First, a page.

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Retirement Planning
Thursday, May 22, 2014 - 02:16
Go ahead for beneficiary funds

The effects of the 2007 Fidentia corruption scandal continue to work their way through the legal system. A recent amendment to the Pension Funds Act will make it easier for additional death benefits to be administered in beneficiary funds, the protective vehicle that government created to replace the more loosely regulated umbrella trust that was the subject of the Fidentia saga.

The Financial Services Laws General Amendment Act, published in the Government Gazette on the 16th January 2014, contains amendments to the Pension Funds Act. In terms of the amended definition of a “pension fund organisation”, beneficiary funds can now receive so-called unapproved benefits in addition to approved benefits, meaning that death benefits paid out of group life policies may now also be paid into beneficiary funds instead of into an umbrella trust.
Speaking at a mini-conference of the Principal Officers’ Association in Johannesburg min-February, Giselle Gould, Business Development Director of Fairheads Benefit Services, explained the difference in approved and unapproved benefits: “Many companies have a group life policy, accident cover or other risk benefit with a service provider that is separate from the company’s retirement fund. These are called unapproved benefits whereas the fund credit from the retirement fund is called an approved benefit.”
Gould says the recent development is welcome as it removes a degree of “clumsiness”, and so will provide better protection for vulnerable minors and ease the burden on guardians who sometimes have to oversee two accounts on behalf of the children in their care.
In terms of section 37C of the Pension Funds Act, the trustees of a retirement fund are required, on the death of a fund member, to identify and trace the dependants of the deceased and use their discretion whether to pay the money into a beneficiary fund, administer it within the retirement fund or pay it directly to the guardian or major.
The use of a beneficiary fund is a popular option for minor dependants as it provides effective protection by law for the management of minors’ inheritance, enabling many children to complete their education. Beneficiary funds have grown to around R7 billion since January 2009, while there is an estimated R13 billion still in umbrella trusts that will run their course. The beneficiary fund industry will get a boost now that it can receive unapproved benefits.
“The next logical step,” she says, “is for the authorities to allow assets to be transferred from the dying umbrella trust vehicle into the beneficiary fund, and this will provide better protection and allow smaller unviable trust funds to be closed down.”

Beneficiary funds

Beneficiary funds are aligned with the Pension Funds Act and are designed to receive lump-sum death benefit payments in terms of section 37c of that act. Upon the death of a retirement fund member, the trustees identify the dependants and use their discretion whether to pay the money into a beneficiary fund, administer it within the retirement fund or pay it directly to the guardian. They are guided in this complex decision by service providers such as Fairheads, which has developed tools such as a guardian assessment process to assess whether a guardian is financially literate and capable of investing and administering minors’ assets for their benefit.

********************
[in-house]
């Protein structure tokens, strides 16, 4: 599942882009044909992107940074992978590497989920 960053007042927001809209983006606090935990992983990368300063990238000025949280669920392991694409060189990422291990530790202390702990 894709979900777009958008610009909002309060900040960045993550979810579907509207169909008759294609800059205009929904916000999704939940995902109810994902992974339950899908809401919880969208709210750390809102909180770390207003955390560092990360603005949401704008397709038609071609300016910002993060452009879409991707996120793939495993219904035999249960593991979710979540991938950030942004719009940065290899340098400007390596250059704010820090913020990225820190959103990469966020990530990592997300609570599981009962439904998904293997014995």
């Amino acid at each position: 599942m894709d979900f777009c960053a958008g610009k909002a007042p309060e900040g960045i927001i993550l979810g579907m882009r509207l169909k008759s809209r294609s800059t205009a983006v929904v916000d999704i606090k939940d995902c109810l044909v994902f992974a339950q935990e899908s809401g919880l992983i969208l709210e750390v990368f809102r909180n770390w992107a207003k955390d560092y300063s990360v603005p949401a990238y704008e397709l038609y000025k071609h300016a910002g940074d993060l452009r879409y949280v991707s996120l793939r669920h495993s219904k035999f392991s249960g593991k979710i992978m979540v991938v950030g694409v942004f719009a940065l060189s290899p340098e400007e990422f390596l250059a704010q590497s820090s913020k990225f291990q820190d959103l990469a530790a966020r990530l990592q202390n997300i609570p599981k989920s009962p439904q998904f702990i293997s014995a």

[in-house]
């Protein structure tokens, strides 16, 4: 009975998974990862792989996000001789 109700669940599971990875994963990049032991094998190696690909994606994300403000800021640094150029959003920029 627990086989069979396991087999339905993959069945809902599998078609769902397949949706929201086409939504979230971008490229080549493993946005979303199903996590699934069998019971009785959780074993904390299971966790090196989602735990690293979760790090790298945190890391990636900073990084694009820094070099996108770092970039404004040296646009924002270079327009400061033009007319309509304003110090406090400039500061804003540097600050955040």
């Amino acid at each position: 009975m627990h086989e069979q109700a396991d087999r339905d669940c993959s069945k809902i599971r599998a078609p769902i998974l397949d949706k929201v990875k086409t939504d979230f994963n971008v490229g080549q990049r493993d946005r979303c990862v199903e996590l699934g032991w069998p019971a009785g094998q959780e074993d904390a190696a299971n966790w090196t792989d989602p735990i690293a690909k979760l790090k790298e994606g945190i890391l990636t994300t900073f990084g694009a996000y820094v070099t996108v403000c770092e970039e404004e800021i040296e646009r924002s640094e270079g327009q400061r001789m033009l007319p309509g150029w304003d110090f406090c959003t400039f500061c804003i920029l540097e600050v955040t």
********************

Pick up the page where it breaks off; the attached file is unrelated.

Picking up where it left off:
Once in a beneficiary fund, the trusteeship of the assets passes to the board of the beneficiary fund. Beneficiary funds are structured similarly to retirement funds. They offer greater protection for minors as they are regulated by the Pension Funds Act and all stakeholders have recourse to the Pension Funds Adjudicator; there are strict corporate governance requirements; and investments are prudentially managed in line with regulation 28. When the minor turns 18, he or she is entitled to the remaining assets in the beneficiary fund.
Once the funds are in a beneficiary fund, the trustees of the beneficiary fund take over the fiduciary duty from the retirement fund trustees. In consultation with the guardian who needs to draw up a budget, the trustees assess the income needs of the minor and, taking into account the capital amount and the age of the child, conduct an asset allocation exercise, inserting the child into a specific asset allocation matrix.
In Fairheads’ experience, the average beneficiary fund account is around R100 000 which, carefully managed, can provide a monthly income and finance an entire education through to tertiary level. When the member turns 18, the account is terminated and the funds paid out unless the member requests they remain in the beneficiary fund.
Fairheads has found that over 70% of all special requests for capital payments from beneficiary funds are education-related, be this for school or tertiary education fees, books, uniform and so on.

Investment strategy

The investment strategy for a beneficiary fund is distinctly different from that of a retirement fund. Individual members of a beneficiary fund have very different needs and this requires an asset allocation matrix for each category of members. Essentially this is a type of life-stage investment model, but determined by the trustees in consultation with asset consultants. For example, a one-year old member will have very different needs from a 16-year old member in high school and therefore would fit into a separate asset allocation matrix. In line with best practice, Fairheads outsources the investment of beneficiary funds to a number of investment houses.
 

Copyright © Insurance Times and Investments® Vol:27.5 1st May, 2014
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